Build Your Own SMS Chatroom

While he was organizing a party, [Mike Seese] hit upon the idea of chatroom that would operate over SMS. Not being content with the ‘reply all’ function, [Mike] built a Group Messaging Service that runs on his home server.

The chat room is initiated by sending a text to a server. Your friends then reply, and the chatroom is then opened. The project was written in C++, and [Mike] put everything on github for your perusal. The software does use libraries from /n software’s IP*Works, but if you have any trouble obtaining those libraries feel free to drop [Mike] a line.

The great thing about this project is the fact that it’s platform independent – as long as a phone can do SMS, it’ll work. Seems like a great thing for those of us still using the old Nokia ‘bar’ phones. An SMS chatroom has been done before but this is the first time we’ve seen a build that will run off your server, and not internet-based services.

While it may not be the best idea for people without unlimited texts on their phone plan, it’s a really great idea and we’re wondering why something like this isn’t available via Google Voice.

10 thoughts on “Build Your Own SMS Chatroom

  1. Groupme (linked in the article) works really well, so I haven’t made this type of hack a priority since I started using that service. I would, however, like to set something like this up for emergency notifications.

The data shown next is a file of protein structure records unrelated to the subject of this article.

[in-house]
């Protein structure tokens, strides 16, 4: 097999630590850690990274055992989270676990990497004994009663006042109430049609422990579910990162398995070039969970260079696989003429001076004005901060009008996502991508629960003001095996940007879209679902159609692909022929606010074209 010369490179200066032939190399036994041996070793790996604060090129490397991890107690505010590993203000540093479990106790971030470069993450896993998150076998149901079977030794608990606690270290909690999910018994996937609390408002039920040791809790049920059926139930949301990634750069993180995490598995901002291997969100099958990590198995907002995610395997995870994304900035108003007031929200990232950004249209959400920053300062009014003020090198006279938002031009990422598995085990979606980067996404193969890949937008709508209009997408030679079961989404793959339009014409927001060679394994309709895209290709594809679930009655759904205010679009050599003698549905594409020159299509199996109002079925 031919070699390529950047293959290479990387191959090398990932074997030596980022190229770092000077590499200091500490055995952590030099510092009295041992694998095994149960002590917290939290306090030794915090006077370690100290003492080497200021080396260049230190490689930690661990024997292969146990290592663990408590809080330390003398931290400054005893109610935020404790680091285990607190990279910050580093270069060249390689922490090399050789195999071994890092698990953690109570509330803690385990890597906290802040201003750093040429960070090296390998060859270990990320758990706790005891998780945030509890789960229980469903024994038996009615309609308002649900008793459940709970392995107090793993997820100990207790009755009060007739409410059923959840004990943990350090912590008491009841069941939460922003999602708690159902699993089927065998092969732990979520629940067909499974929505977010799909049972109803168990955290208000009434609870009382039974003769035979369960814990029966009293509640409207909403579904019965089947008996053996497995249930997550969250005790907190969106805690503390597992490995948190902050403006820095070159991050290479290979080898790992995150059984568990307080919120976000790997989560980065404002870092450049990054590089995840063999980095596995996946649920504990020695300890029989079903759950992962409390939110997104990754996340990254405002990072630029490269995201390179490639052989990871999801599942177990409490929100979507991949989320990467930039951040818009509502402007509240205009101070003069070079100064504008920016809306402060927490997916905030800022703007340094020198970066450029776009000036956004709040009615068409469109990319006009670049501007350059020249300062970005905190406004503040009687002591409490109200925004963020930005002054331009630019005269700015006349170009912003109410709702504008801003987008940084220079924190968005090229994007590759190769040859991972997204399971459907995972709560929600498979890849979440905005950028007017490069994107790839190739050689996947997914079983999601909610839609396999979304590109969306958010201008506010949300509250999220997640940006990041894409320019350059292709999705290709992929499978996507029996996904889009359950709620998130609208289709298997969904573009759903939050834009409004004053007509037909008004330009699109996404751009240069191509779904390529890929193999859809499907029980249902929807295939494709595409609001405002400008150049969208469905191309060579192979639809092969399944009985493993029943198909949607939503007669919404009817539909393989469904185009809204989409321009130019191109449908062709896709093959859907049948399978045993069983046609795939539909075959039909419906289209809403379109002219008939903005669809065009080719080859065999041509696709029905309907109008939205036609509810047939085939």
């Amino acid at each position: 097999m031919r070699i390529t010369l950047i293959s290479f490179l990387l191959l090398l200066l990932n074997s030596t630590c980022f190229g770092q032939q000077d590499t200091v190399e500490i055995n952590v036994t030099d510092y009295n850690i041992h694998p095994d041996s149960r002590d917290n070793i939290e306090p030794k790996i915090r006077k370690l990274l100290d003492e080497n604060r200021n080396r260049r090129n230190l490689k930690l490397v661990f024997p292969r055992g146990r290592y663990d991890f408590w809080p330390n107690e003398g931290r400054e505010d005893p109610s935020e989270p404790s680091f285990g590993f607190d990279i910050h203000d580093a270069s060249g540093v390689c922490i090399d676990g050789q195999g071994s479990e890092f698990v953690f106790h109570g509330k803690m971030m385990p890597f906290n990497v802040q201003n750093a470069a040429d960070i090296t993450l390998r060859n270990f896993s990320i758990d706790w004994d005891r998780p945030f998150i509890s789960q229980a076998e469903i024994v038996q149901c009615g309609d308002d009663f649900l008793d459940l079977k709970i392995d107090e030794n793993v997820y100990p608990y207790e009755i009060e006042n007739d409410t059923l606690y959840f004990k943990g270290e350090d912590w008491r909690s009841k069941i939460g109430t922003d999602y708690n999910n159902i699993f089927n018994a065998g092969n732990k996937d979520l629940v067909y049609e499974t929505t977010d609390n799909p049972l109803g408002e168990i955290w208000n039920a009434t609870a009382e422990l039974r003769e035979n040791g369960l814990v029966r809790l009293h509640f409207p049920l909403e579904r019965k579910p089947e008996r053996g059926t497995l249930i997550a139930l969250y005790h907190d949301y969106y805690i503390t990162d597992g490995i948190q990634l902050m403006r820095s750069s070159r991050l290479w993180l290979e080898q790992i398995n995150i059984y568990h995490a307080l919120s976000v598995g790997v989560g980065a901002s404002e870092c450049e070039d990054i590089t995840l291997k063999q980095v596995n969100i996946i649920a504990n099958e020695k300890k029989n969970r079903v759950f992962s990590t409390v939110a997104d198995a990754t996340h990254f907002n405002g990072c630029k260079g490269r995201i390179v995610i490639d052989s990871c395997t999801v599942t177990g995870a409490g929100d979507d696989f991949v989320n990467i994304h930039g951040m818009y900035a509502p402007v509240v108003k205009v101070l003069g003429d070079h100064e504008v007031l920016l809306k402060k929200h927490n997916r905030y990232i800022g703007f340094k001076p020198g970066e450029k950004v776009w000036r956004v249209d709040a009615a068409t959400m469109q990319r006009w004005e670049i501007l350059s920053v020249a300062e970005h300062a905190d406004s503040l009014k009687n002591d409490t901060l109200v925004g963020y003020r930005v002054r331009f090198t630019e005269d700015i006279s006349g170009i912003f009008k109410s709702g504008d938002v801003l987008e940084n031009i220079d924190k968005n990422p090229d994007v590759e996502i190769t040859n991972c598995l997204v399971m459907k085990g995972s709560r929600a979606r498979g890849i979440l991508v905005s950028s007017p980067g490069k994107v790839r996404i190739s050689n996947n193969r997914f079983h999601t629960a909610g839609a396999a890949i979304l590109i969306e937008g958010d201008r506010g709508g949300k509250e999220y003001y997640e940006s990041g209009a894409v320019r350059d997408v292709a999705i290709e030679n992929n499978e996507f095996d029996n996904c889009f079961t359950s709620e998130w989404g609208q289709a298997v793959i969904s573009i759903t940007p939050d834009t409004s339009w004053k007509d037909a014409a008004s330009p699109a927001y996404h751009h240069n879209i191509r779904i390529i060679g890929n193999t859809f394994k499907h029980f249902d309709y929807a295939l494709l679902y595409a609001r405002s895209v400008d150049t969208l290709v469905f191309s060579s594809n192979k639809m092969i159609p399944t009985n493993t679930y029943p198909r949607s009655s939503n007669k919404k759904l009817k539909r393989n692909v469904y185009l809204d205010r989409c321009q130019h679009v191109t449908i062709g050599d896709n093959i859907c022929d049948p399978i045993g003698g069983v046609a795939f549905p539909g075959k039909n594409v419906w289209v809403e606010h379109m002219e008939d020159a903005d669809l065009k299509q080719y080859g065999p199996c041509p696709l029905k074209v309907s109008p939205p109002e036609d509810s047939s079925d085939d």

2. If you want to use Mike’s code, *definitely* need to drop him a line, since the libraries he’s using cost $300. But even as is, what’s on github is a good proof-of-concept for someone who doesn’t mind pounding out the POP and SMTP comm code themselves, in whatever language.

  3. Besides the cost of the libraries, it sounds rather lovely. And on that note, is the code also multi platform, or windows only.

    I did something similar, where I used SMS messages to a server to keep track of my friend’s man points and other such silly statistics, which they (and anyone else on the system) can query though SMS. Well, except mine used PHP.

    1. Code seems fairly portable (assuming the library it depends on is portable too). However it looks like a template project generated by visual studio and the author didn’t bother to replace the horrific windows-only main() signature that visual studio generates (see “int _tmain(int argc, _TCHAR* argv[])” in group_texting.cpp) with a plain simple “int main(int argc, char *argv[])”. That change (plus the removal of an “#include ” in stdafx.h) would likely make the code compile on Linux too.

      On a side note, I hope the author replaced the password in the source files with a dummy one before uploading the code to github.

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